The "words" that are referred to here are those of Potifar's wife, who bad-mouthed Yosef throughout Egypt.

From the actions of Potifar's wife, we can learn a powerful lesson about judging other people:

At first glance, Potifar's wife's actions appear to have been utterly evil.  Not only did she cause Yosef to be sent to prison, but furthermore, she spoke badly of him so that his name was blackened throughout Egypt.

Rashi however enlightens us to the truth, that even these actions were intended for the sake of Heaven! Despite the fact that she was brought up in the corrupt, idolatrous atmosphere of Egypt her intentions were pure, to the extent that our sages compared her to Tamar, the mother of "strong ones and righteous ones" [Rashi]. 

From this we can learn the importance of not judging other people by their first appearances.

Source: Sichos of the Lubavitcher Rebbe
Art: Abraham Leon Kroll

Monday, November 24, 2014

The Profound Near-Death Experience of a Nazi Concentration Camp Survivor

“And suddenly I was ejected from my body and I wasn’t angry anymore,” she said. A blaze of light appeared and she felt an energy pervading everything, including herself. “I was completely that energy,” she said. “It was love, it was wisdom, it was dynamism.”

She received all the answers to her questions at once. “I was so happy, so incredibly happy.” 

“In my life I always had a lack of energy because my body suffered so much damage in the concentration camp,” she said. But here she felt wonderful and whole again. “I wasn’t dead, but I wasn’t in my body.” - 


Read more : click here

Sunday, November 23, 2014

''Murdered Jews Atone for Generation, Messiah Must Come'''

Rabbi Yitzhak Mordechai Hacohen Rubin, rabbi of the Kehilat Bnei Torah synagogue in Jerusalem that was brutally attacked on Tuesday, went to visit hareidi leaders on Thursday to ask their participation in a eulogy for the four Jews murdered in the attack, in which a Druze police officer was also murdered.
Rav Kanievsky

Rabbi Rubin visited Rabbi Chaim Kanievsky, one of the foremost rabbinical authorities in the hareidi world, and described the horrific attack.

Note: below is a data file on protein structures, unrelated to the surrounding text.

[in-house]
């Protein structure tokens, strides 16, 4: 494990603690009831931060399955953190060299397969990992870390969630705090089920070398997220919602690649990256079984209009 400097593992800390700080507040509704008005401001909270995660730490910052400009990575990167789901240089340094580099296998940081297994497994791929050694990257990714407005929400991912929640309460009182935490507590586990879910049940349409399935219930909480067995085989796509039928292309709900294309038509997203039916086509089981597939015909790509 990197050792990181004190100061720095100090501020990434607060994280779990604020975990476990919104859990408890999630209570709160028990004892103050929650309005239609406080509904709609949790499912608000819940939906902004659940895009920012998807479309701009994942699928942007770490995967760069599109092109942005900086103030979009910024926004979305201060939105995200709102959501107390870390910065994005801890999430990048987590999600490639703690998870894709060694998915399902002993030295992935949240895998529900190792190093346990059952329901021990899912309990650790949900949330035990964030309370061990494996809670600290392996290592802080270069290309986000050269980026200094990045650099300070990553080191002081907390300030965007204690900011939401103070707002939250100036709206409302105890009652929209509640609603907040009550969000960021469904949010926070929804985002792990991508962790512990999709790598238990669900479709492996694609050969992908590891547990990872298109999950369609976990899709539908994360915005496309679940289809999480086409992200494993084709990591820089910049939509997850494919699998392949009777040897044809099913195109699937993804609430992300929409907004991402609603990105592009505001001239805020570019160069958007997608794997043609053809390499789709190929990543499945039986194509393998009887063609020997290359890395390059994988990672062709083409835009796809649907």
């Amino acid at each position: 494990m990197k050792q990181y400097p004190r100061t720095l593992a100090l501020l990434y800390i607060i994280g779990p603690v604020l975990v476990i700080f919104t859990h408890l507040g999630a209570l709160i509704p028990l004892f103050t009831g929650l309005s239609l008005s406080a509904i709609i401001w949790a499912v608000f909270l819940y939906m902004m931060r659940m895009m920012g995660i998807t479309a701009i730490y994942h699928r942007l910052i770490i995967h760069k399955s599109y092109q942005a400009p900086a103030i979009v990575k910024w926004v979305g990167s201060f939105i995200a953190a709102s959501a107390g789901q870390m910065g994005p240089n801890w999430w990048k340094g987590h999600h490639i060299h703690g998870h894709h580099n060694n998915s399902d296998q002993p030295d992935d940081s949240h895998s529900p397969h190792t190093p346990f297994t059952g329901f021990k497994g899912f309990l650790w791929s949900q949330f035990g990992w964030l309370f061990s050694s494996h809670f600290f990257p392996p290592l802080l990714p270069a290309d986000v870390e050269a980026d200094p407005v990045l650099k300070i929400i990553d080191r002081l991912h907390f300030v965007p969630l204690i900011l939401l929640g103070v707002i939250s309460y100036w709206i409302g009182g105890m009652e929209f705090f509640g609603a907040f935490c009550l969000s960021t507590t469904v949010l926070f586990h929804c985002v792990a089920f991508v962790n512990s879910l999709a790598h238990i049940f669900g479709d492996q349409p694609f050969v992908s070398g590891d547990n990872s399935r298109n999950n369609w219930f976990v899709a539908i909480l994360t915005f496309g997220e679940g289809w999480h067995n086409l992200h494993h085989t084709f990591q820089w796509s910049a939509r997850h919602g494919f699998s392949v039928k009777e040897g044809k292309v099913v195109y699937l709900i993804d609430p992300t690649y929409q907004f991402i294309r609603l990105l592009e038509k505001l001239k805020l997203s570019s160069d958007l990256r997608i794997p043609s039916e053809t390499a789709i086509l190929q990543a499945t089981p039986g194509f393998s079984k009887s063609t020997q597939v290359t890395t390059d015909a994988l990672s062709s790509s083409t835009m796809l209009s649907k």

The two Arab terrorists "came in with axes, with guns, they cut off heads...someone who was there from (United) Hatzalah told me they cut off the head completely, cut off hands, simply horrors," related the rabbi, noting the wounded included those missing arms, ears, suffering brain damage and lost eyes.

"I heard the story," replied Rabbi Kanievsky. "The Mashiach (Messiah) has to come."

The hareidi leader explained that "there needs to be an atonement" for the generation so as to merit the coming of the Mashiach, an atonement he argued the victims of the terror attack partially made.
In hearing how the congregants "shake like fish" in shock following the horrific attack, Rabbi Kanievsky stated "G-d will help. Those who shake (with fear) make repentance."

click here for more

Also see:  Why Tzadikim Atone for Us All

Prepare Yourselves for Moshiach

Video from Rabbi M. Glazerson

 

Wednesday, November 19, 2014

Asher Yatzar



Blessed are You, Lord our God, King of the universe, 
Who fashioned man with wisdom, 
and created within him many openings and many cavities. 
It is obvious and known before Your throne of glory,
that if but one of them were to be ruptured, 
or but one of them were to be blocked, 
it would be impossible to survive and to stand before You. 
Blessed are You, God, Who heals all flesh and acts wondrously.